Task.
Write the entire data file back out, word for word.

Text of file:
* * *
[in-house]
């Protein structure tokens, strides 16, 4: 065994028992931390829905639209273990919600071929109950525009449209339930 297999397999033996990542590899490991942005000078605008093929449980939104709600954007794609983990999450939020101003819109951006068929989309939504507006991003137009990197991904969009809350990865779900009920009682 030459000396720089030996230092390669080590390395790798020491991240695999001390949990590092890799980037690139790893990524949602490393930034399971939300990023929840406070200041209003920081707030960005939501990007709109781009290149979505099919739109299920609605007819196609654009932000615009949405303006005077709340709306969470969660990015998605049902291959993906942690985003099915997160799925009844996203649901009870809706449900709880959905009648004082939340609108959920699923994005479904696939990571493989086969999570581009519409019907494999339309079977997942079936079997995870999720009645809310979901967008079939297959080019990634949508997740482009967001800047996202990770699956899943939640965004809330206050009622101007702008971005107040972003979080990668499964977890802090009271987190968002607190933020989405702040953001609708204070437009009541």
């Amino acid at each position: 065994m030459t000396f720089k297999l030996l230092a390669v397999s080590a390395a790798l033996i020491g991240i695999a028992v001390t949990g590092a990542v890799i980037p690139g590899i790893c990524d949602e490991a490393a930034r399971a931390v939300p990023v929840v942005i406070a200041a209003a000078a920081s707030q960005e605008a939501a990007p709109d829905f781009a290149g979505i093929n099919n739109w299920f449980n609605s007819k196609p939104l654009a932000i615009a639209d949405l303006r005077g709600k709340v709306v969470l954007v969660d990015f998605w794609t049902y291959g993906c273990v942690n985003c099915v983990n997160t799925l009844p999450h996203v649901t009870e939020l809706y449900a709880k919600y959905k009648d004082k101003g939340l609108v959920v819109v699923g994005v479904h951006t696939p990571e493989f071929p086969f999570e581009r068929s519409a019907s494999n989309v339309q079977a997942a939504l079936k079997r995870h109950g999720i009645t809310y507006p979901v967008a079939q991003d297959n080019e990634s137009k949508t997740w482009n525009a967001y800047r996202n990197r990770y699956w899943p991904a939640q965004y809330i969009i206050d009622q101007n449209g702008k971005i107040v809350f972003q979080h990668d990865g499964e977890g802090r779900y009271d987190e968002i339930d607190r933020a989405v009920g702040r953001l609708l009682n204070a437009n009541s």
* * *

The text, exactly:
[in-house]
């Protein structure tokens, strides 16, 4: 065994028992931390829905639209273990919600071929109950525009449209339930 297999397999033996990542590899490991942005000078605008093929449980939104709600954007794609983990999450939020101003819109951006068929989309939504507006991003137009990197991904969009809350990865779900009920009682 030459000396720089030996230092390669080590390395790798020491991240695999001390949990590092890799980037690139790893990524949602490393930034399971939300990023929840406070200041209003920081707030960005939501990007709109781009290149979505099919739109299920609605007819196609654009932000615009949405303006005077709340709306969470969660990015998605049902291959993906942690985003099915997160799925009844996203649901009870809706449900709880959905009648004082939340609108959920699923994005479904696939990571493989086969999570581009519409019907494999339309079977997942079936079997995870999720009645809310979901967008079939297959080019990634949508997740482009967001800047996202990770699956899943939640965004809330206050009622101007702008971005107040972003979080990668499964977890802090009271987190968002607190933020989405702040953001609708204070437009009541």
């Amino acid at each position: 065994m030459t000396f720089k297999l030996l230092a390669v397999s080590a390395a790798l033996i020491g991240i695999a028992v001390t949990g590092a990542v890799i980037p690139g590899i790893c990524d949602e490991a490393a930034r399971a931390v939300p990023v929840v942005i406070a200041a209003a000078a920081s707030q960005e605008a939501a990007p709109d829905f781009a290149g979505i093929n099919n739109w299920f449980n609605s007819k196609p939104l654009a932000i615009a639209d949405l303006r005077g709600k709340v709306v969470l954007v969660d990015f998605w794609t049902y291959g993906c273990v942690n985003c099915v983990n997160t799925l009844p999450h996203v649901t009870e939020l809706y449900a709880k919600y959905k009648d004082k101003g939340l609108v959920v819109v699923g994005v479904h951006t696939p990571e493989f071929p086969f999570e581009r068929s519409a019907s494999n989309v339309q079977a997942a939504l079936k079997r995870h109950g999720i009645t809310y507006p979901v967008a079939q991003d297959n080019e990634s137009k949508t997740w482009n525009a967001y800047r996202n990197r990770y699956w899943p991904a939640q965004y809330i969009i206050d009622q101007n449209g702008k971005i107040v809350f972003q979080h990668d990865g499964e977890g802090r779900y009271d987190e968002i339930d607190r933020a989405v009920g702040r953001l609708l009682n204070a437009n009541s």